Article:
There are few musicians able to tell stories unencumbered by ego, portraying lives and perspectives outside their own with compassion and clarity. Yet for 26 years, John Darnielle and his recording project, The Mountain Goats, have thrived on the knowledge that comes from examining subjects with this removed, yet empathetic perspective.
The Mountain Goats have long dropped mythological imagery and latin lines in their music, but they’ve evolved to explore relationships through world building with discretion on albums like 2002’s All Hail West Texas and Tallahassee.
Since then, Darnielle’s used the album format to recount his old friends’ crystal meth addiction (2004’s We Shall All Be Healed), his abusive childhood (2005’s masterwork The Sunset Tree), as well as explorations of his Christian faith and the catharsis of pro wrestling.
Tomorrow, The Mountain Goats release Goths, an album that goes beyond any stereotypical eyeliner aesthetics of the subculture to unearth the root of what it meant to grow up as a goth kid in Southern California. Darnielle explores what goth looks like now, dredges up the religious darkness embedded in eternal devotion, and he has a lot of fun doing it.
The Observer caught up with Darnielle recently for a thoughtful conversation about goth, writing, and Christian compassion in the age of Donald Trump.
How does it feel to be part of the Star Wars canon?
[Laughs] I don’t know that I am. Rian [Johnson] and I have been pals for ages—he directed the “Woke Up New” video and also the long-form Life of the World to Come video. So for me, Rian is less the director of the new Star Wars, which is wild, but this guy I know who makes awesome movies. [Laughs]
Are you a Star Wars fan at all?
To be honest with you, I’d only seen the first one, and when some friends who I play tabletop games with heard I hadn’t seen the other ones, they took me to see Rogue One. So I’ve seen the first one and Rogue One. I thought it was a feminist text, so I liked it. I’m a guy who tries to tease out the feminist perspective in lots of stuff—I remember giving this giant reading of the second Alien movie, but that was way back. I’ve been out of college too long to do long, performative readings of stuff, but yeah. It and the new Smurfs movie have that subtext, I think.
Rogue One reminded me of that famous documentary The Battle of Algiers, in that they both carry across the idea that there’s often no real clear right and wrong side when a war is actually going on.
Right, which is funny, because the thing about that with Star Wars is, I think Lucas got so into world building at some point that there’s more world than you really need to tell a story, right? To tell a story you actually don’t want the whole world, because the world is too complicated. An actual world has too many conflicting impulses to make a coherent story out of. Stories are things you impose on things, so yeah, there’s so much world building that writing a story with a straight thru-line is hard to do. That’s just my take on them, obviously.
“Those are the writers you should look up to, the ones who take every word as seriously as the ones before it.”
Well that’s a really interesting window into The Mountain Goats, because you don’t build worlds so much as comment on their relativity. You can pull out a piece or an image that proves your point or fits the narrative and amplify that. It’s almost a journalistic skill.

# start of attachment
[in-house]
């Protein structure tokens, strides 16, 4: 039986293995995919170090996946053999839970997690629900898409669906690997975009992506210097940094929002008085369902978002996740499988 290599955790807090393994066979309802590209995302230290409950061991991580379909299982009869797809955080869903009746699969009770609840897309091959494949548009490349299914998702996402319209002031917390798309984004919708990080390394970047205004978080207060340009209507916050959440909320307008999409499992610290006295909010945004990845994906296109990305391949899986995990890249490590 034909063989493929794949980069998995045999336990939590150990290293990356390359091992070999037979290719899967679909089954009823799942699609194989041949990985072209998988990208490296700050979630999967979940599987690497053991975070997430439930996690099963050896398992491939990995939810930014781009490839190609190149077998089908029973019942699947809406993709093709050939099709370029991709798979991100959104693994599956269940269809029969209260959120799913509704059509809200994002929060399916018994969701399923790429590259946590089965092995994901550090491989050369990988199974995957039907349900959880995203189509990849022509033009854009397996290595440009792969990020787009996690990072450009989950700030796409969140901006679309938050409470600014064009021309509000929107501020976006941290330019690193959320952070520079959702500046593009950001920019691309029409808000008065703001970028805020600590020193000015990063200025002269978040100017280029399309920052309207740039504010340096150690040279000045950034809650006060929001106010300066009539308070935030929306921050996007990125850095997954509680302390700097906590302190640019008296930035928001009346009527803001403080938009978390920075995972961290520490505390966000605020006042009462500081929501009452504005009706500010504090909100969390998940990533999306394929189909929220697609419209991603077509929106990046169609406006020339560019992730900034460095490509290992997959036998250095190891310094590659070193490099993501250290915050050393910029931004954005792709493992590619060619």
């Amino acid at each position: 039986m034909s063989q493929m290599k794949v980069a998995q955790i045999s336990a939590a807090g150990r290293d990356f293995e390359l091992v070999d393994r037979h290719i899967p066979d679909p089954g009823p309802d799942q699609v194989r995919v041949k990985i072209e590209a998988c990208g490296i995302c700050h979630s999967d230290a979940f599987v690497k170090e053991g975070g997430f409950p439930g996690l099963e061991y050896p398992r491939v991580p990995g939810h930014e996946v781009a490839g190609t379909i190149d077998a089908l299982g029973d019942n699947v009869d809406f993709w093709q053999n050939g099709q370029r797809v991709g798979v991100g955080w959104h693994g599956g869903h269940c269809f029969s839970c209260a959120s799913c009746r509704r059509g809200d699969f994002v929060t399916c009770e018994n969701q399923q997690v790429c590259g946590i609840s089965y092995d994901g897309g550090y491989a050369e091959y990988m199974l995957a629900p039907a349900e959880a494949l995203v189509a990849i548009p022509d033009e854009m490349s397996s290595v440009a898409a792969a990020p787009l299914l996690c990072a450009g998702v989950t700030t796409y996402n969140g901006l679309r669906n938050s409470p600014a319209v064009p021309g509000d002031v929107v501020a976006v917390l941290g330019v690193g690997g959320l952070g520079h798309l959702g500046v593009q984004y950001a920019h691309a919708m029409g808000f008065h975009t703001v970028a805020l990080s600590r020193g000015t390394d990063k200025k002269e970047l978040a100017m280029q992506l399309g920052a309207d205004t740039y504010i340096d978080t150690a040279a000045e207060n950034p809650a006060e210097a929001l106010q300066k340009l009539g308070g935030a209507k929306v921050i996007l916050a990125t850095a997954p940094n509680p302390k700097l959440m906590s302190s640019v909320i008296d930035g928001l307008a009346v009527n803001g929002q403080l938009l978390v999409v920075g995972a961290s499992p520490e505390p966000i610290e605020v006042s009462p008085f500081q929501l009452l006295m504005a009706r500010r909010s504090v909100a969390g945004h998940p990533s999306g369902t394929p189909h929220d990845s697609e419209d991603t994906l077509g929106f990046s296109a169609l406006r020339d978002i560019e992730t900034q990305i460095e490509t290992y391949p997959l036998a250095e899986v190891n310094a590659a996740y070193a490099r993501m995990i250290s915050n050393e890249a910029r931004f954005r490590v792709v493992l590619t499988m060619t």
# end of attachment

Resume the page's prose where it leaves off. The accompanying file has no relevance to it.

That’s interesting. Journalistic’s a good word. The things I do are because my stories all have people in them, and because I assume people’s perspective is, at best, pretty myopic that the amount of world that any one of us can see at any given time is limited severely by our own perspective, our own experiences, our own relationships, and constructions of power within that world, right?
So yeah, when world building takes place and my song’s a story, the question of who’s perspective we’re telling the story from is always primary. You can’t say, “Here’s a whole world, and by the way, it’s just one person’s opinion or view.” No, who’s view it is is always a central question to the story you’re telling.
Yeah, and the really classic writers have mastered that. Even Madame Bovary—
Oh, the ending is so powerful!
Well I love how [Gustave] Flaubert can describe a whole scene without needing to wax poetic. He can almost be omnipresent with his third-person intellectual discourse. The building can speak to the emotions of the people.
There were few people who would revise as intensely as Flaubert. He’s a guy who would just spend weeks on things. There’s a quote from him: “If I call stones blue, believe me, it is because blue is the exact word.” Those are the writers you should look up to, the ones who take every word as seriously as the ones before it.
You’ve written about the best ever death metal band in Denton before, and now Portuguese goth metal bands, so it seems you’re particularly interested in the stories around how these scenes are affected by their geography. You sing about a band like Moonspell “hauling these songs to the light from the mouth of the grave,” and talking about how these bands go from being anonymous to playing these festivals in Brazil pretty high up on the bill.
That song is more from the perspective of going to see metal bands in the U.S., because a lot of the U.S. market is often scene or trend driven, right? Because of arts funding issues and stuff like that, if something becomes less popular, then it becomes way less viable to do it. When thrash metal was big, German and Austrian thrash metal bands could come over and tour.